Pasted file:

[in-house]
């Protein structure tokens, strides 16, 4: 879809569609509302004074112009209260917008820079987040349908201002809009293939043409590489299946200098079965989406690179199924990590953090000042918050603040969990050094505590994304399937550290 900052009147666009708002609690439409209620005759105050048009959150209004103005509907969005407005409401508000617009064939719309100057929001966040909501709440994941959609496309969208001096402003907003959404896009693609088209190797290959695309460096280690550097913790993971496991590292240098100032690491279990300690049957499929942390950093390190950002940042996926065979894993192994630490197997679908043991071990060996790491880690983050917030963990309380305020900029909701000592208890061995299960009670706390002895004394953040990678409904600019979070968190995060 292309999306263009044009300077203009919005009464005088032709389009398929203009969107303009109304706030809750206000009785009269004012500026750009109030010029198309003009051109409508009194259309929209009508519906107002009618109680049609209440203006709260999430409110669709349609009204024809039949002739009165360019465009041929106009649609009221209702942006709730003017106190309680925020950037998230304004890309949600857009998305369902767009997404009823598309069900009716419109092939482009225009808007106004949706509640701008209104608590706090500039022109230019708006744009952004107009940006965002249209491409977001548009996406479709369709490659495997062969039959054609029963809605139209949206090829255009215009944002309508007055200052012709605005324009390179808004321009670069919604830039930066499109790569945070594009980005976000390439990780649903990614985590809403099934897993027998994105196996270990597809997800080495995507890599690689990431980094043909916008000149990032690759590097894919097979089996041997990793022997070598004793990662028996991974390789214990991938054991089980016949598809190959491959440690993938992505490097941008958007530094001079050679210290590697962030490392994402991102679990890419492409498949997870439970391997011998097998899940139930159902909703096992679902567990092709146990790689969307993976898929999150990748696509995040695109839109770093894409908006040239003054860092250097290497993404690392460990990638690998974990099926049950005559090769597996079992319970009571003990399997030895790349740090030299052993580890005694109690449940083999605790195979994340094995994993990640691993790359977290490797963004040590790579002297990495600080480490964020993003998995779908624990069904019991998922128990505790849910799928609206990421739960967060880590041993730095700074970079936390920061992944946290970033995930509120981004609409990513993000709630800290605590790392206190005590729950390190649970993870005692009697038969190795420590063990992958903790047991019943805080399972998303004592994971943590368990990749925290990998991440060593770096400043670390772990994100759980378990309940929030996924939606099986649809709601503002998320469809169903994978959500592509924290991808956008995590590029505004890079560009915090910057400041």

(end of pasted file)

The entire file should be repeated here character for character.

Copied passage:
[in-house]
């Protein structure tokens, strides 16, 4: 879809569609509302004074112009209260917008820079987040349908201002809009293939043409590489299946200098079965989406690179199924990590953090000042918050603040969990050094505590994304399937550290 900052009147666009708002609690439409209620005759105050048009959150209004103005509907969005407005409401508000617009064939719309100057929001966040909501709440994941959609496309969208001096402003907003959404896009693609088209190797290959695309460096280690550097913790993971496991590292240098100032690491279990300690049957499929942390950093390190950002940042996926065979894993192994630490197997679908043991071990060996790491880690983050917030963990309380305020900029909701000592208890061995299960009670706390002895004394953040990678409904600019979070968190995060 292309999306263009044009300077203009919005009464005088032709389009398929203009969107303009109304706030809750206000009785009269004012500026750009109030010029198309003009051109409508009194259309929209009508519906107002009618109680049609209440203006709260999430409110669709349609009204024809039949002739009165360019465009041929106009649609009221209702942006709730003017106190309680925020950037998230304004890309949600857009998305369902767009997404009823598309069900009716419109092939482009225009808007106004949706509640701008209104608590706090500039022109230019708006744009952004107009940006965002249209491409977001548009996406479709369709490659495997062969039959054609029963809605139209949206090829255009215009944002309508007055200052012709605005324009390179808004321009670069919604830039930066499109790569945070594009980005976000390439990780649903990614985590809403099934897993027998994105196996270990597809997800080495995507890599690689990431980094043909916008000149990032690759590097894919097979089996041997990793022997070598004793990662028996991974390789214990991938054991089980016949598809190959491959440690993938992505490097941008958007530094001079050679210290590697962030490392994402991102679990890419492409498949997870439970391997011998097998899940139930159902909703096992679902567990092709146990790689969307993976898929999150990748696509995040695109839109770093894409908006040239003054860092250097290497993404690392460990990638690998974990099926049950005559090769597996079992319970009571003990399997030895790349740090030299052993580890005694109690449940083999605790195979994340094995994993990640691993790359977290490797963004040590790579002297990495600080480490964020993003998995779908624990069904019991998922128990505790849910799928609206990421739960967060880590041993730095700074970079936390920061992944946290970033995930509120981004609409990513993000709630800290605590790392206190005590729950390190649970993870005692009697038969190795420590063990992958903790047991019943805080399972998303004592994971943590368990990749925290990998991440060593770096400043670390772990994100759980378990309940929030996924939606099986649809709601503002998320469809169903994978959500592509924290991808956008995590590029505004890079560009915090910057400041």